Relating to adult children — 19 October 2009
Generosity sometimes leads to a sense of entitlement

There are many successful individuals who are financially generous toward others. They may give lavish gifts, treat their friends to fine dining, host great parties, pay for travel, hotels, food and accommodations for those they love. There are parents who extend themselves to their adult children in giving time, attention, and resources as part of sharing and caring.

Many recipients of the generous acts are grateful to those who are inclined to share their blessings with them. However, there are also those who get accustomed to being treated and may even feel entitled to the generosity of their parents, family members or friends. Those who do not have as much may consider it their right to have others’ well-earned assets regularly shared.

Some people develop an expectation that they will be included, invited and paid for on a steady diet and get indignant if the fruits of others’ labor do not continue to fall their way. “My uncle is rich, so he should let me take his boat out, or fly me to my desired destination for the holidays, or buy me a new car.”

Entitlement occurs not only about financial issues. Some adult children expect their parents to babysit the grandchildren and may become indignant if the elders are unavailable. “My parents are retired, so they should watch their grandchildren more often- they don’t really have anything to do- why would they refuse us sometimes?” Or, “I can’t understand why I suddenly have to call my sister before I come over, I have always been free to come anytime I want before she got married.”

The custom of regularly receiving may trigger greed and selfishness. Kaplan, in his article “Greed: A psychoanalytic Perspective” points out that greed is the selfish desire to acquire, without regard for the needs of others. It promotes a strong sense of self-justification and entitlement and may evolve into envy, jealousy and avarice.

Generous people often feel selfish when they need to set boundaries with those whose entitlement hinders their giving out of the kindness of their hearts. When it is expected, it is no longer a loving act, but a thankless obligation. This stance often leads the generous person to lose the joy of giving, feel taken advantage of and develop resentment toward the entitled ones.

When any relationship becomes very skewed, it loses the equality and mutual respect between the parties and breeds negative emotional sediment for both. Generosity without reciprocity fails both the giver and the receiver. Expectations of benefits without gratitude lead to severed connections.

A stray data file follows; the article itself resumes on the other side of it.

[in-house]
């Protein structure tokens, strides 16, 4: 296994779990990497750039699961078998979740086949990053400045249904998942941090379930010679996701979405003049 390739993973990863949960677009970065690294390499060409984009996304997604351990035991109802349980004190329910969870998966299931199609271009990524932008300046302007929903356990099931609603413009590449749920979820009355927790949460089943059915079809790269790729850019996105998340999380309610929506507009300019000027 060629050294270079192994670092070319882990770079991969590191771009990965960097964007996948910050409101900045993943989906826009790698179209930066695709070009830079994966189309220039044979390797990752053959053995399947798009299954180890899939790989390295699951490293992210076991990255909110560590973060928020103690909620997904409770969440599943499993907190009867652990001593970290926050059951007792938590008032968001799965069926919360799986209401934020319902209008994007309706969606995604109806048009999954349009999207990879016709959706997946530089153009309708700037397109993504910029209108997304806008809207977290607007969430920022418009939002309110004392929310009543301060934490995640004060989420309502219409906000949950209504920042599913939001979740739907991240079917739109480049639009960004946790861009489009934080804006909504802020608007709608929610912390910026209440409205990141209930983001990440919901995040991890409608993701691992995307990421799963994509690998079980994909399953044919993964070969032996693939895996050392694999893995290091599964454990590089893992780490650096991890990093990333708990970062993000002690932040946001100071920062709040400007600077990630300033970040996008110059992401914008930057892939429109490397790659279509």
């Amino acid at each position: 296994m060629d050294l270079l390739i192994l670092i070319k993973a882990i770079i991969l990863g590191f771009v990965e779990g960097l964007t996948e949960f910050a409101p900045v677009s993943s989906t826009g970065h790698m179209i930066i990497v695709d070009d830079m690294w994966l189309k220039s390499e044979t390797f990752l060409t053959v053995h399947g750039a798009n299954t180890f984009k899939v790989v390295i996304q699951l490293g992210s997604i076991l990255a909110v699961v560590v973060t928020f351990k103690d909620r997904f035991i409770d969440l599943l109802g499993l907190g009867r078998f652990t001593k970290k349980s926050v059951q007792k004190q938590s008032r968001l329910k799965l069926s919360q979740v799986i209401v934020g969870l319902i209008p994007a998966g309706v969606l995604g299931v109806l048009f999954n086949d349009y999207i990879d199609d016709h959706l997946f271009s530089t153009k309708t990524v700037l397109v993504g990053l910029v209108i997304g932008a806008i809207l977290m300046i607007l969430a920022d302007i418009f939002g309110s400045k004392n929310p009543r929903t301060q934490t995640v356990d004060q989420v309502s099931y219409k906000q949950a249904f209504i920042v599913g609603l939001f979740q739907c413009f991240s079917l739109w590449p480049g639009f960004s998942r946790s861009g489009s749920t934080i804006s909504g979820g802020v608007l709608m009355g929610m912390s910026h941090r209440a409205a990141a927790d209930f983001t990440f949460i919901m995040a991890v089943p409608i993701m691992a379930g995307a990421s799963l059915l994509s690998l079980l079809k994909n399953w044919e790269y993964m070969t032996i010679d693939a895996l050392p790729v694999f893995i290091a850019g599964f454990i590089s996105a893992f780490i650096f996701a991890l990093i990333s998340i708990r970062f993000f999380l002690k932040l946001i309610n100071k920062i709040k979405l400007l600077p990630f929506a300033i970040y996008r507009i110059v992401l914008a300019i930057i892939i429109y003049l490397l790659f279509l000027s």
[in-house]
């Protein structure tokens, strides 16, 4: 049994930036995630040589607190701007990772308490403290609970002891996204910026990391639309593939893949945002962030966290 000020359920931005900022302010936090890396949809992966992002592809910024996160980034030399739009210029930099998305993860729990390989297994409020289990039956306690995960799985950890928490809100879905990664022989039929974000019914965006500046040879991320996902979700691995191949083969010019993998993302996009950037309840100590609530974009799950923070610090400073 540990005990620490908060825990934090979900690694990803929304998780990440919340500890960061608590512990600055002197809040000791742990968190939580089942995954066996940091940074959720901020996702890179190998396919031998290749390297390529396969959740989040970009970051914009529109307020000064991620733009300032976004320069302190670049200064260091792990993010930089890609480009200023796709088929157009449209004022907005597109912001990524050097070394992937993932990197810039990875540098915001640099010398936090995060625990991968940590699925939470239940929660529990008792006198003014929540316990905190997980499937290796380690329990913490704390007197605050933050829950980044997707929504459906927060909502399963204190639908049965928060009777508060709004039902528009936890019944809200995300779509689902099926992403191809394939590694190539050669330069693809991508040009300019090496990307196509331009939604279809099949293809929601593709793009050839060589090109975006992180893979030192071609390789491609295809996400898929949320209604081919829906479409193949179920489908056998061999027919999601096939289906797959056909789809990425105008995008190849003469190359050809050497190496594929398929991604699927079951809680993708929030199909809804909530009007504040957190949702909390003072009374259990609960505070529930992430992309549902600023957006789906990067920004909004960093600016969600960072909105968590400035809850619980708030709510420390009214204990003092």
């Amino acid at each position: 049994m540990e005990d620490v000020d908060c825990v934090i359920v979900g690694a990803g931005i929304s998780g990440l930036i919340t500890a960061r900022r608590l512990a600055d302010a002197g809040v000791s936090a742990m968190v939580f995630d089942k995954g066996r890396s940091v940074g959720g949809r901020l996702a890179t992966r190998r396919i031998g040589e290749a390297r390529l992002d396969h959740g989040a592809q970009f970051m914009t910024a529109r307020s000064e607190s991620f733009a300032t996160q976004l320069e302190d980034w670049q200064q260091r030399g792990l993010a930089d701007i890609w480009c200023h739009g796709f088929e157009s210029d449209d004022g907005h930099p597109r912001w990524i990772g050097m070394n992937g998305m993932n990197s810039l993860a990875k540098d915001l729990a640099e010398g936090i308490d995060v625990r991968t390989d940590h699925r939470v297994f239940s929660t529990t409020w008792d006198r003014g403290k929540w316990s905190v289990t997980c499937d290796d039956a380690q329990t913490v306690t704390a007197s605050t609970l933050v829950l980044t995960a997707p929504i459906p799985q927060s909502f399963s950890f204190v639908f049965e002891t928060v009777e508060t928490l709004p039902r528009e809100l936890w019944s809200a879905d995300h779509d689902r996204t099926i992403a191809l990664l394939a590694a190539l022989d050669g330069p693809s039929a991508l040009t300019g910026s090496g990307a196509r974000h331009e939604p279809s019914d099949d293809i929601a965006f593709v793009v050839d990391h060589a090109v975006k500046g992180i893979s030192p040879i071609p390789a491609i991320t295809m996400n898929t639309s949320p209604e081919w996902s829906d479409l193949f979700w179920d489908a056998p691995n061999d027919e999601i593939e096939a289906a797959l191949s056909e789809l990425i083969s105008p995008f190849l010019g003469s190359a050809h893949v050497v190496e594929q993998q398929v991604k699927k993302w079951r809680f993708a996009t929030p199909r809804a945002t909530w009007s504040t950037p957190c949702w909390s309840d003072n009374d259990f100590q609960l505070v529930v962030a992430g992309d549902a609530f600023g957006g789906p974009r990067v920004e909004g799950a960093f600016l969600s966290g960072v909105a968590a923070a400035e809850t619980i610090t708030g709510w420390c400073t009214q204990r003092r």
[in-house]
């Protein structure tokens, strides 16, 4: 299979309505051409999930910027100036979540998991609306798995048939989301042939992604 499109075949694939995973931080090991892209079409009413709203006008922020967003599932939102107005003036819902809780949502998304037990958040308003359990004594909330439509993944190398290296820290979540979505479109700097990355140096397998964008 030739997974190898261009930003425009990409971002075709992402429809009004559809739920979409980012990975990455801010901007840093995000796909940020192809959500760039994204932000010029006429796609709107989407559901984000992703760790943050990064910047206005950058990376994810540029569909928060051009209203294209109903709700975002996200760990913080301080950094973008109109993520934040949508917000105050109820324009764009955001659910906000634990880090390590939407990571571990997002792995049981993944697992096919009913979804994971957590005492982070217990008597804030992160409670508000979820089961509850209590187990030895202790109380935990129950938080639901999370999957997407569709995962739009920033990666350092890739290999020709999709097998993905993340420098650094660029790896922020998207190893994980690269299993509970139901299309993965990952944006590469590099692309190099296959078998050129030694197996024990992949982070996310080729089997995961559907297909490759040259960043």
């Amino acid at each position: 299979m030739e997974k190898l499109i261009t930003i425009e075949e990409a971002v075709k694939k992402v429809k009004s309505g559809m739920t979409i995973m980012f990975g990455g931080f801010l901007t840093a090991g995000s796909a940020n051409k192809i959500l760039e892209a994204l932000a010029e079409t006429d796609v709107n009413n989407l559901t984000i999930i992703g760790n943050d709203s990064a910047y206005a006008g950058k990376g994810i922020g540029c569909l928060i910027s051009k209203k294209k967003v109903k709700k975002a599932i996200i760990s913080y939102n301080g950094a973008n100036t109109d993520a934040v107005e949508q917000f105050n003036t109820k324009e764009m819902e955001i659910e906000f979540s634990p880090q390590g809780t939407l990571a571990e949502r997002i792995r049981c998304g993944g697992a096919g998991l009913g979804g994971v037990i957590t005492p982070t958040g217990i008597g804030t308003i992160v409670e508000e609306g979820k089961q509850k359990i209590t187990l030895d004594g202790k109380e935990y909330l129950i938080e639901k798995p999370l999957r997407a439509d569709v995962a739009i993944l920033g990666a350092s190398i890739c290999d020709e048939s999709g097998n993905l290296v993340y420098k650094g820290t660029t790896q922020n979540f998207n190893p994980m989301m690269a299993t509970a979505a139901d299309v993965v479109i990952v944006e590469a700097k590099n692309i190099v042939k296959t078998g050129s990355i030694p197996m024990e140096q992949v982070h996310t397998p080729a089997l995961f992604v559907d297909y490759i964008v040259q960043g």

If you are a giver:

• Remember that in always treating others you set up an uneven playground in which insecurity, greed and resentments may flourish.
• Set clear expectations how the receiver of your generosity can reciprocate in other ways. For example, “We would love to baby sit the grandchildren every Wednesday.” We would also love to get your help with some computer trouble we are having.” This balances the mutual contributions.
• Advise a person who always expect to be treated to an elegant dinner out, “We feel like Pizza tonight, can we be your guests this time?”
• Learn to say “No” when you feel used. “This trip is just for the senior and the youngest generation.”

If you are the receiver:

• Understand that the money is theirs and the sharing is a gracious gift – not an expectation.
• Be appreciative about the generosity and praise the giver every time.
• Abstain from expecting to be treated. You will be spared greed and entitlement and maintain an equal footing and healthy relationship with your hosts.
• Keep your self-esteem intact. You are as worthy as anyone who is wealthier or poorer than you are. Life is not fair and means and comfort do not grace the “more deserved”. Dignity does!

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About Author

Offra Gerstein, Ph.D. is a licensed psychologist in clinical practice in Santa Cruz, California for over 25 years, and specializes in relationship issues for couples and individuals for improved quality of life. Her work includes: mate selection, marriage, long term relationships, gay and lesbian couples, work relationships, parenting issues, family interactions, friendships, and conflict resolutions. Offra has lectured extensively to various groups, conducted support groups for several organizations, and has been writing a weekly column "Relationship Matters" for the Santa Cruz Sentinel since 2001.

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